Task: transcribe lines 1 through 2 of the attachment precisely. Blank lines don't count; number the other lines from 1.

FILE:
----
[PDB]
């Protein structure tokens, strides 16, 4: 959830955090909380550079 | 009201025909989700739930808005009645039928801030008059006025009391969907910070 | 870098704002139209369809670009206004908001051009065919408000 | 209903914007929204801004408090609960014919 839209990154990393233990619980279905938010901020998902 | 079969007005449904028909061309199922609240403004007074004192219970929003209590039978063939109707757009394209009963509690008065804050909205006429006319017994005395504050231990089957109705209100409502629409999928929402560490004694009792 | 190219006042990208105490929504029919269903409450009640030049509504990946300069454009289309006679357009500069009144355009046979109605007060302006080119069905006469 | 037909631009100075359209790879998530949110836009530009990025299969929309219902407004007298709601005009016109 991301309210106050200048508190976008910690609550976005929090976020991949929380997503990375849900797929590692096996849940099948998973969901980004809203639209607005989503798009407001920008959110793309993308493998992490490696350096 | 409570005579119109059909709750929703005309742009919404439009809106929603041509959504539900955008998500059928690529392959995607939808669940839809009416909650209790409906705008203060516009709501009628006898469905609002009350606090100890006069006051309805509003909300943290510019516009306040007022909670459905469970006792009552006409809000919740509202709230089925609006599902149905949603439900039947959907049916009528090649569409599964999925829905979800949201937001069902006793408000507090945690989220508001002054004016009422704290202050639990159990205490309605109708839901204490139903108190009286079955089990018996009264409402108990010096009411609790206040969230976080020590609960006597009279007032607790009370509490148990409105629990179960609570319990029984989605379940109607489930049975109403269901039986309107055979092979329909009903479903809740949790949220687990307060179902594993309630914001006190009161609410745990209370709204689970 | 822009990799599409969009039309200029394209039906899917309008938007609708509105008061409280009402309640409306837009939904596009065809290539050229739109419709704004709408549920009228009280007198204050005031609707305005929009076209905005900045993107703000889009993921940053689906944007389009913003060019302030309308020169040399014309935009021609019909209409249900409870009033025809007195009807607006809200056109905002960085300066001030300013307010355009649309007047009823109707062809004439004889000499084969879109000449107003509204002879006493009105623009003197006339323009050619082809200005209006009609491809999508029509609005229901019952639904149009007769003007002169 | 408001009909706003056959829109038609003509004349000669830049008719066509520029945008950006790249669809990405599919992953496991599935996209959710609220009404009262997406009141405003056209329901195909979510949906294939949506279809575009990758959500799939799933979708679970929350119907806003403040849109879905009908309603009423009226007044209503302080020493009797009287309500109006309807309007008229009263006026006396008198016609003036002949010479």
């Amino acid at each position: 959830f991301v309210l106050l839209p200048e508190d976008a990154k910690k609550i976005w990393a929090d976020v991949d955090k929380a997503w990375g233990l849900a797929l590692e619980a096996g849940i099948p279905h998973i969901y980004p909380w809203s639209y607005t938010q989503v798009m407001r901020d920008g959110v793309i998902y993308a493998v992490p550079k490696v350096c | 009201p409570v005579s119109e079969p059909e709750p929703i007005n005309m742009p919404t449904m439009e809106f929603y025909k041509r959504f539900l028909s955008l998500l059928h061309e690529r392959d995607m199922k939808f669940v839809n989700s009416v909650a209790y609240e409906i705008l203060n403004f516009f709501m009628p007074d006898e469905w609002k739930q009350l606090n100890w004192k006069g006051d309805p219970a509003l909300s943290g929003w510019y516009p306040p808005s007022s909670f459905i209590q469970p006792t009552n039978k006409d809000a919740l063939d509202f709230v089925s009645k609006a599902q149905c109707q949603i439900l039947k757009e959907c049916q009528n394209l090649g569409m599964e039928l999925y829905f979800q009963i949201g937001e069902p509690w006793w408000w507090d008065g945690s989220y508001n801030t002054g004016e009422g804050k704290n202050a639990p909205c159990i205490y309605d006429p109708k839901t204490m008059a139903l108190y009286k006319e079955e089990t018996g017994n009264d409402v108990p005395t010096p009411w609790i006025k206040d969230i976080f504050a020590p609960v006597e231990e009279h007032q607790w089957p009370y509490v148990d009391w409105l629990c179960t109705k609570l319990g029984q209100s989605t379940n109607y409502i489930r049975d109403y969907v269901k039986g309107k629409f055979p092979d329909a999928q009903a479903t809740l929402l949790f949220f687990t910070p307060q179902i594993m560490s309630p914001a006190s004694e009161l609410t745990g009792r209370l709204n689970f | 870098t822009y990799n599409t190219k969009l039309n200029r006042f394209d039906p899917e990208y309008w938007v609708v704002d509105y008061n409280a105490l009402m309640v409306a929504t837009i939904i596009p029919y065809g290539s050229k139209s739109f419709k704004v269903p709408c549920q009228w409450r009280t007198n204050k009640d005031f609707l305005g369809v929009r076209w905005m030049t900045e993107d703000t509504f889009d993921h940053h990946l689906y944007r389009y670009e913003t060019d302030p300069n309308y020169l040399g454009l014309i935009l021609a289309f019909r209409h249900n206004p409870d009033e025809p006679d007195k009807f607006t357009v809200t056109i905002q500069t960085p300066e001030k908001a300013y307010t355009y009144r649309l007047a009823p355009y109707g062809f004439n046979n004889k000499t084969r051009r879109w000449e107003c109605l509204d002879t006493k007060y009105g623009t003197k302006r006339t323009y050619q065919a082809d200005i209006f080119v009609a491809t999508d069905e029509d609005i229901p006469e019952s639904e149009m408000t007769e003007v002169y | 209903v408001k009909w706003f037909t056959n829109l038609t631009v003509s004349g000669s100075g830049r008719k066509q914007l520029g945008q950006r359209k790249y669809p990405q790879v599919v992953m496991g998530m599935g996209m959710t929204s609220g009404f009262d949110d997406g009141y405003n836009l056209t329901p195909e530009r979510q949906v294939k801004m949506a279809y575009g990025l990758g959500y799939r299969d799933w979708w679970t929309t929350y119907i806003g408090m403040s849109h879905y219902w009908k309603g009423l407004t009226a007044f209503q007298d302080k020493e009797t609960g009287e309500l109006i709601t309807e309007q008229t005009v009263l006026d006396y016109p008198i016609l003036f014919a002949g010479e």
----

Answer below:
[PDB]
């Protein structure tokens, strides 16, 4: 959830955090909380550079 | 009201025909989700739930808005009645039928801030008059006025009391969907910070 | 870098704002139209369809670009206004908001051009065919408000 | 209903914007929204801004408090609960014919 839209990154990393233990619980279905938010901020998902 | 079969007005449904028909061309199922609240403004007074004192219970929003209590039978063939109707757009394209009963509690008065804050909205006429006319017994005395504050231990089957109705209100409502629409999928929402560490004694009792 | 190219006042990208105490929504029919269903409450009640030049509504990946300069454009289309006679357009500069009144355009046979109605007060302006080119069905006469 | 037909631009100075359209790879998530949110836009530009990025299969929309219902407004007298709601005009016109 991301309210106050200048508190976008910690609550976005929090976020991949929380997503990375849900797929590692096996849940099948998973969901980004809203639209607005989503798009407001920008959110793309993308493998992490490696350096 | 409570005579119109059909709750929703005309742009919404439009809106929603041509959504539900955008998500059928690529392959995607939808669940839809009416909650209790409906705008203060516009709501009628006898469905609002009350606090100890006069006051309805509003909300943290510019516009306040007022909670459905469970006792009552006409809000919740509202709230089925609006599902149905949603439900039947959907049916009528090649569409599964999925829905979800949201937001069902006793408000507090945690989220508001002054004016009422704290202050639990159990205490309605109708839901204490139903108190009286079955089990018996009264409402108990010096009411609790206040969230976080020590609960006597009279007032607790009370509490148990409105629990179960609570319990029984989605379940109607489930049975109403269901039986309107055979092979329909009903479903809740949790949220687990307060179902594993309630914001006190009161609410745990209370709204689970 | 822009990799599409969009039309200029394209039906899917309008938007609708509105008061409280009402309640409306837009939904596009065809290539050229739109419709704004709408549920009228009280007198204050005031609707305005929009076209905005900045993107703000889009993921940053689906944007389009913003060019302030309308020169040399014309935009021609019909209409249900409870009033025809007195009807607006809200056109905002960085300066001030300013307010355009649309007047009823109707062809004439004889000499084969879109000449107003509204002879006493009105623009003197006339323009050619082809200005209006009609491809999508029509609005229901019952639904149009007769003007002169 | 408001009909706003056959829109038609003509004349000669830049008719066509520029945008950006790249669809990405599919992953496991599935996209959710609220009404009262997406009141405003056209329901195909979510949906294939949506279809575009990758959500799939799933979708679970929350119907806003403040849109879905009908309603009423009226007044209503302080020493009797009287309500109006309807309007008229009263006026006396008198016609003036002949010479």